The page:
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Academic guilt: There's always something I "should" be doing

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Academic guilt: There's always something I "should" be doing

Happy Mid-Autumn day everyone! Fall is officially here, and it has inspired this discussion about creating balance during graduate school. Living in New England (and being from Michigan), I’m used to nature being balanced: 4 seasons, sunshine and rain, wind and humidity. This past week was very unproductive in the lab and left me feeling down and cranky with myself for “slacking off.” The change of the season, along with another birthday passing by, helped me realize that graduate school is a time when we should begin to establish balance in our lives. And yes, I am talking about work–life balance.

As a PhD student, I feel like there is always something I should be doing. I should be checking recent literature in my area, writing (there’s always something that needs to be written), analyzing data, or thinking about what I should do next. However, working all the time is a recipe for burnout and fatigue. Graduate school years typically coincide with the young adult years when people are busy beginning to live their lives. I feel that during graduate school, as we naturally age, we no longer see our PhDs as “school,” but as the beginning of our careers. If grad school is the beginning of our careers, then it is very normal to begin focusing on other areas of our life and create a healthy work–life balance.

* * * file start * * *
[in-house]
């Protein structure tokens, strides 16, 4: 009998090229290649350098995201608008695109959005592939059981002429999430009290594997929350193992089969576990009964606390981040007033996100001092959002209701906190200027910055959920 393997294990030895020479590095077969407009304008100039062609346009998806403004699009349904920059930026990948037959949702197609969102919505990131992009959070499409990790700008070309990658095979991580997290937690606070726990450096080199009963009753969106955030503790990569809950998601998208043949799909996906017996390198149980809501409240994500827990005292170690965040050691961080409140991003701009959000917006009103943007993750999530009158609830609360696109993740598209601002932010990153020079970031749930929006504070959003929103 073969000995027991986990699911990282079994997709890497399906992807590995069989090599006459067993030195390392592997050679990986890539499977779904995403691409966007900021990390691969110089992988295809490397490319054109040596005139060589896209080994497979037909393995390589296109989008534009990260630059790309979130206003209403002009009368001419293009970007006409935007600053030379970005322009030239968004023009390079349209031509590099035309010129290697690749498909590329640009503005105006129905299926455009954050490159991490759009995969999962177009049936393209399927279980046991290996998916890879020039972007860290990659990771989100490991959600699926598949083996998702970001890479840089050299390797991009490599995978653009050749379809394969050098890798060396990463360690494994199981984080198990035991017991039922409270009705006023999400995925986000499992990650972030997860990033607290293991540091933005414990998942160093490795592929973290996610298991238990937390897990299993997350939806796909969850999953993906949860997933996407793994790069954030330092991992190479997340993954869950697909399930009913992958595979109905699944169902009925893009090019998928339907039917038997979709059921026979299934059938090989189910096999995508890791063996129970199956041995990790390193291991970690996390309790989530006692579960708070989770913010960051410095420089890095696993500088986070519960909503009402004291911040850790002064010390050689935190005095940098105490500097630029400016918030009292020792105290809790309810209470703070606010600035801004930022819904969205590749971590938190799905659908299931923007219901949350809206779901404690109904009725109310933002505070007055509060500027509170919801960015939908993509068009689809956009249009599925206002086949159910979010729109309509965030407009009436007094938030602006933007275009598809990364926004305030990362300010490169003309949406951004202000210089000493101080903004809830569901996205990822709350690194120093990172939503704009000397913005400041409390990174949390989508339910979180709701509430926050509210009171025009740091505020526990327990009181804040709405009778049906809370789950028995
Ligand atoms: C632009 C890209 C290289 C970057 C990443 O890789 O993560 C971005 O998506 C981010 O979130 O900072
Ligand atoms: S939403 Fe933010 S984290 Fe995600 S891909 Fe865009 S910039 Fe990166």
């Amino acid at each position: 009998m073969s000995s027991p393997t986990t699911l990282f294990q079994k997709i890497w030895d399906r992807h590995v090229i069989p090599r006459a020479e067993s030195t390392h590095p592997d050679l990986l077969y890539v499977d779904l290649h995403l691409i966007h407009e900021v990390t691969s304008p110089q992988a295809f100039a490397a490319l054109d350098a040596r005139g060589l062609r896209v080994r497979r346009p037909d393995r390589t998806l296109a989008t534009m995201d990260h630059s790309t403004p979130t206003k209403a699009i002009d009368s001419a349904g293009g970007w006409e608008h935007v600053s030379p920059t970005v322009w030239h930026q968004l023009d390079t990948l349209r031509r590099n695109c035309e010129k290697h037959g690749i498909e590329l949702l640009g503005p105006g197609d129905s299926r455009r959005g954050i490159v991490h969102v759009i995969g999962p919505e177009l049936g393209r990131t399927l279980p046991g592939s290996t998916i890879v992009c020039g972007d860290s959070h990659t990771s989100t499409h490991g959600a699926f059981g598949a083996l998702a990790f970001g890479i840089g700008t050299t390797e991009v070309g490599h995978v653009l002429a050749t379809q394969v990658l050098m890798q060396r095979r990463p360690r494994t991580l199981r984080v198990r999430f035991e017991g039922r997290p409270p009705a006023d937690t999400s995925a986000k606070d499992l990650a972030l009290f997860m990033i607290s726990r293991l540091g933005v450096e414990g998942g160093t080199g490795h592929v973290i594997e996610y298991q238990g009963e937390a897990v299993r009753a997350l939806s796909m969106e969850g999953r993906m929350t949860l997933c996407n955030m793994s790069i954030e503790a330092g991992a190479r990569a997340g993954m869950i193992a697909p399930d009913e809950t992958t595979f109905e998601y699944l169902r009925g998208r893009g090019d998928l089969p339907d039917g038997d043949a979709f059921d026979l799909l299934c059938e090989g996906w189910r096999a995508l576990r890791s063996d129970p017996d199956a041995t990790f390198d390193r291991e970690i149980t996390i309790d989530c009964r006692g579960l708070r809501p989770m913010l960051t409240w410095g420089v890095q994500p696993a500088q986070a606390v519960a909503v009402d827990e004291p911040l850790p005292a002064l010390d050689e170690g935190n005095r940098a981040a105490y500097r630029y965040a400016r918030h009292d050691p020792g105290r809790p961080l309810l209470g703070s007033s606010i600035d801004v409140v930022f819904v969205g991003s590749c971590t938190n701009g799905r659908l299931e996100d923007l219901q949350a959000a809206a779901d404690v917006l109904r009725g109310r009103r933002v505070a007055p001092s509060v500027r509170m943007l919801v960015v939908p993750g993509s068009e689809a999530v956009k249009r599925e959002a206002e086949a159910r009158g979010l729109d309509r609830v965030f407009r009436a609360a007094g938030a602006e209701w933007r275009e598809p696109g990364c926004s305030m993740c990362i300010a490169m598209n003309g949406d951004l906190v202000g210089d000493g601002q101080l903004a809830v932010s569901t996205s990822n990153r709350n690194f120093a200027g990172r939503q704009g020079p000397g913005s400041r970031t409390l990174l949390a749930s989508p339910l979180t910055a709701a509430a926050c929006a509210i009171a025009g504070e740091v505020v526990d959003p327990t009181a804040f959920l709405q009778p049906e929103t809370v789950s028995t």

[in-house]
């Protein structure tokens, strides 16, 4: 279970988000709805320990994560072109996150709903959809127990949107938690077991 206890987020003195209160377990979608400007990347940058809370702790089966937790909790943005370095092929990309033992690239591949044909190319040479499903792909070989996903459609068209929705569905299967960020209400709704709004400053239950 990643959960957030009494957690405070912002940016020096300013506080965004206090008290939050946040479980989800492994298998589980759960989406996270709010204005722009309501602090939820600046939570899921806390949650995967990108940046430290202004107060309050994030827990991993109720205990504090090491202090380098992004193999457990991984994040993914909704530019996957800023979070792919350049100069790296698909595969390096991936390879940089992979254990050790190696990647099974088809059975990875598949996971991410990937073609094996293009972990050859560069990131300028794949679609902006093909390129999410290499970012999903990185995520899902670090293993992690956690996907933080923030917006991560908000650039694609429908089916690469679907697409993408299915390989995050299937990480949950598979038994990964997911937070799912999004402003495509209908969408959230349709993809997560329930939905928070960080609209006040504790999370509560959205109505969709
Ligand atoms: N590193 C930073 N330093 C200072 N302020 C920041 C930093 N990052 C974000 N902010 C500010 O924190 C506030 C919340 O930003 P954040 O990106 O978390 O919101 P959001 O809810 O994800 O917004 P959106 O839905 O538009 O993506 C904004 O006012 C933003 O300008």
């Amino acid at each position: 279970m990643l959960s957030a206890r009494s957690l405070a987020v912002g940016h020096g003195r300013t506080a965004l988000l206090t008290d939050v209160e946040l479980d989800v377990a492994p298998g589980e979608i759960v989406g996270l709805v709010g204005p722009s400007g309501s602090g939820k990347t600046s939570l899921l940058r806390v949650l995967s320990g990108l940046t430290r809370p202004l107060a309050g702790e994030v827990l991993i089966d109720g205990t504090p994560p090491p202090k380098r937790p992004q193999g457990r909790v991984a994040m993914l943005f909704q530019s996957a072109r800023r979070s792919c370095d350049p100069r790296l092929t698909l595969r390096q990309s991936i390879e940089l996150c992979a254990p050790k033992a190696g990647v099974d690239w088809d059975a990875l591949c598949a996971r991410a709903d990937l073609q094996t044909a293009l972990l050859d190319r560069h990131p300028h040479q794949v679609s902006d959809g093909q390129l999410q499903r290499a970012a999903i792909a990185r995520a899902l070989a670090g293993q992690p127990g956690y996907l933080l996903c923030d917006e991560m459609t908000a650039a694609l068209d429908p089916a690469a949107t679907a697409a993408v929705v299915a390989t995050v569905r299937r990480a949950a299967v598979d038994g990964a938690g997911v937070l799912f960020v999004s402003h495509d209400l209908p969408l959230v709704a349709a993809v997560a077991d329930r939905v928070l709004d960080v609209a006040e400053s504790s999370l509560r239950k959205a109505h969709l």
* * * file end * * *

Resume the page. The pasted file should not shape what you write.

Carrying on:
Unfortunately, from my perspective it seems that academia (and perhaps our American culture sometimes), emphasizes a work/career-centric lifestyle, often making it difficult to establish a healthy work–life balance without extraneous feelings of guilt. My journey in mindfulness has helped me seek balance in my lifestyle. Does that mean every day is a 9–5 kinda day? Unfortunately, no… However, for me, it means that I find acceptance in some days being work-focused and some days being “life” focused. Also, it means that I have become appreciative of achieving smaller goals that can be accomplished in a normal workday. Employing a mindful perspective throughout my day enables me to focus my energy when I’m being productive, while also allowing me to be friendly to myself when things are taking longer than expected to be finished. Please remember, living life is not only about reaching your desired destination, but is also about being present on the journey to get there.

Amanda Renee Clark (@ARClark16) is a PhD student in chemical biology in the Greater Boston area. This story was published on September 23, 2018, on Amanda’s blog, Mindful Path to PhD (available here), and has been republished here with her permission.

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Published on: May 22, 2019


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